Honey Fungus is a name used to describe various fungi which decay trees by affecting the root system and then subsequently spreading decaying parts of the tree above the ground.

Usually it is initiated by a tree wound or a tree weakened by unsuitable environmental factors. 

Rhizomorphs spread under the ground from the affected tree further infecting other healthy trees and shrubs that they reach. 
These rhizomorphs remain invisible underground and spread up the tree under the bark.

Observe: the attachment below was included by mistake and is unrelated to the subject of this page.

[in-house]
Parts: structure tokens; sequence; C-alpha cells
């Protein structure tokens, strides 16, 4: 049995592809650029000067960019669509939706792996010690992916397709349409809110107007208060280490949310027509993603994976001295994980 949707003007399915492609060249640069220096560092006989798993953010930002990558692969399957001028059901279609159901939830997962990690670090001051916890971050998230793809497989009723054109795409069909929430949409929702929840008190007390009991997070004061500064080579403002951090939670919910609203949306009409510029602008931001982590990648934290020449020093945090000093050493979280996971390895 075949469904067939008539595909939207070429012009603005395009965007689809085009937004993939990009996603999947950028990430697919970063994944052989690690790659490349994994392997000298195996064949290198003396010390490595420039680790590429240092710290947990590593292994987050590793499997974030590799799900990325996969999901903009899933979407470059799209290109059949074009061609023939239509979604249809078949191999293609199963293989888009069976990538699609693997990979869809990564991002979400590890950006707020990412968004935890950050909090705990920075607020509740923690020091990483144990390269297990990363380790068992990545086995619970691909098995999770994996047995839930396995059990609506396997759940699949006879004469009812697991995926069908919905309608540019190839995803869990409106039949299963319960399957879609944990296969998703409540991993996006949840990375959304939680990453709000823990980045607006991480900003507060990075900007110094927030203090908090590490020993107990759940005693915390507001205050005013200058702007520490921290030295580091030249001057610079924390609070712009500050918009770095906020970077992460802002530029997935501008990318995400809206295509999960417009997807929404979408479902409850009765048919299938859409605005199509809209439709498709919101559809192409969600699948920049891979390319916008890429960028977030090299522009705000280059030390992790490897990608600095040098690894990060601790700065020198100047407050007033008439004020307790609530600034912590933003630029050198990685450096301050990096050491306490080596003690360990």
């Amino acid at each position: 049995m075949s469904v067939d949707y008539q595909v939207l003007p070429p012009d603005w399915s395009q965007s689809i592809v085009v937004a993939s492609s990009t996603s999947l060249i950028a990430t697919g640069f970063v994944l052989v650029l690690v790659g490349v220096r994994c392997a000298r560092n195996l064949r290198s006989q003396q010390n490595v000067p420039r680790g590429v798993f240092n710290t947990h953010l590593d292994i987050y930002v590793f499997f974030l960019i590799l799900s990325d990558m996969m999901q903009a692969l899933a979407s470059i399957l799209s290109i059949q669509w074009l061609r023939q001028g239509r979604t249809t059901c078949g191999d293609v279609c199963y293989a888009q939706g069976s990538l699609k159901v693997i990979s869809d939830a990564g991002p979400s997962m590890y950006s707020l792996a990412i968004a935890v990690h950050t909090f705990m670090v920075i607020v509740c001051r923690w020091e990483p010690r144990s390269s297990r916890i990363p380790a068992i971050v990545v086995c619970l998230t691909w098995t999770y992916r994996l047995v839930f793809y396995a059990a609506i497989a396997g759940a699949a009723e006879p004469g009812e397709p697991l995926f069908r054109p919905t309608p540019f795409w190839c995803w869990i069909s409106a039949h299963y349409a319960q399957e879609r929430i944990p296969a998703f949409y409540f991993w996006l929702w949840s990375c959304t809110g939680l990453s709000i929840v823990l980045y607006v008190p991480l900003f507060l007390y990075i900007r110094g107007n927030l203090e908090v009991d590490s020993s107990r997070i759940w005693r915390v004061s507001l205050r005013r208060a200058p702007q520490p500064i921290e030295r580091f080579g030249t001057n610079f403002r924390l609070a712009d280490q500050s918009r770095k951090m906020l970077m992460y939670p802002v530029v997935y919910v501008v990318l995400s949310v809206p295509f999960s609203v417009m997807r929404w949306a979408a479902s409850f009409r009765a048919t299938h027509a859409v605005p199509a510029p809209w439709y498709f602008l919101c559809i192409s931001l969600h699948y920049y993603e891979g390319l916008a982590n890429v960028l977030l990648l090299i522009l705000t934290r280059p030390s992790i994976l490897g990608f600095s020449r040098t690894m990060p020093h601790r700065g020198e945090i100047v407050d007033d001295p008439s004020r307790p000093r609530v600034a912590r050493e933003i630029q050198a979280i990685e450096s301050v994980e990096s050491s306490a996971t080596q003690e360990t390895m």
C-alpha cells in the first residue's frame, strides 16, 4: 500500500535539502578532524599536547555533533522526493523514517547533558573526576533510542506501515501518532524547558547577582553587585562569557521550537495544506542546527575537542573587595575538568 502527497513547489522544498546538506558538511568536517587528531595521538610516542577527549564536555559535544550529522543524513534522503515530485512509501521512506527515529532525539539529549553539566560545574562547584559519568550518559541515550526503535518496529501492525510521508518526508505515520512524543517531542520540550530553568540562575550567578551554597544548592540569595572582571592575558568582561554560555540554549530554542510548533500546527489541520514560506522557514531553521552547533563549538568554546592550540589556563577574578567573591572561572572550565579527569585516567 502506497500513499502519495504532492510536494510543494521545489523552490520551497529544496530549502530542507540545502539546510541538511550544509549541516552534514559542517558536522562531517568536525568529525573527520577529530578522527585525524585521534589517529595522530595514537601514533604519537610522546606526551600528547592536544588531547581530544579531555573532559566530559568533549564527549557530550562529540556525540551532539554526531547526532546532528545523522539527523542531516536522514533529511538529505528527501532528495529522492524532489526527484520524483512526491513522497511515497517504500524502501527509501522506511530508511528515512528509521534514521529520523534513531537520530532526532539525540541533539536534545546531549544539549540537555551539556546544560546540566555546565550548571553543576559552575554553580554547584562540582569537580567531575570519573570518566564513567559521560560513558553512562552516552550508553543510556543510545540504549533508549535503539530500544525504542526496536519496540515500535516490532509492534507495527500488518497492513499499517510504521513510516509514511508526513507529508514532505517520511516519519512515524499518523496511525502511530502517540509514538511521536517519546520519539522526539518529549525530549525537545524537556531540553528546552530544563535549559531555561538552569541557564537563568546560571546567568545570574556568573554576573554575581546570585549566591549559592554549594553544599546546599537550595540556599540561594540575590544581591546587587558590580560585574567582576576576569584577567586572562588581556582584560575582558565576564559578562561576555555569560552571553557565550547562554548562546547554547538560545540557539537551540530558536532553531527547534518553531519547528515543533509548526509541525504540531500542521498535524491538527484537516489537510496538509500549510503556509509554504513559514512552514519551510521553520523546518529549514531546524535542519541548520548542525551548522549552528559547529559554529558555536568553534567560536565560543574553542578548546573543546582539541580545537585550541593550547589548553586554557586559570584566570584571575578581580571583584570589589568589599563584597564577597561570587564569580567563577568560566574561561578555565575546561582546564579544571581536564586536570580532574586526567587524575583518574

The ability to reproduce itself this way means honey fungus doesn't necessarily depend on finding damaged wood to infect as other fungi do. 

A root examination can assist in early diagnosis. 



Visible Signs

Parts of the upper tree may die as damage to the root system prohibits enough nutrients reaching these parts. 

A yellow coloured Fungi may appear at the base of the tree trunk and the bark may bleed and crack in this area. 

If the bark comes away from the tree, rhizomorphs with a bootlace appearence may be seen.

The tree may not flower as expected. Either not flowering at all, or overly heavy flowering.

 Leaves may be weak in colour and small in size.

A white fungus may develop at the base of the tree under the bark leading to the bark falling away.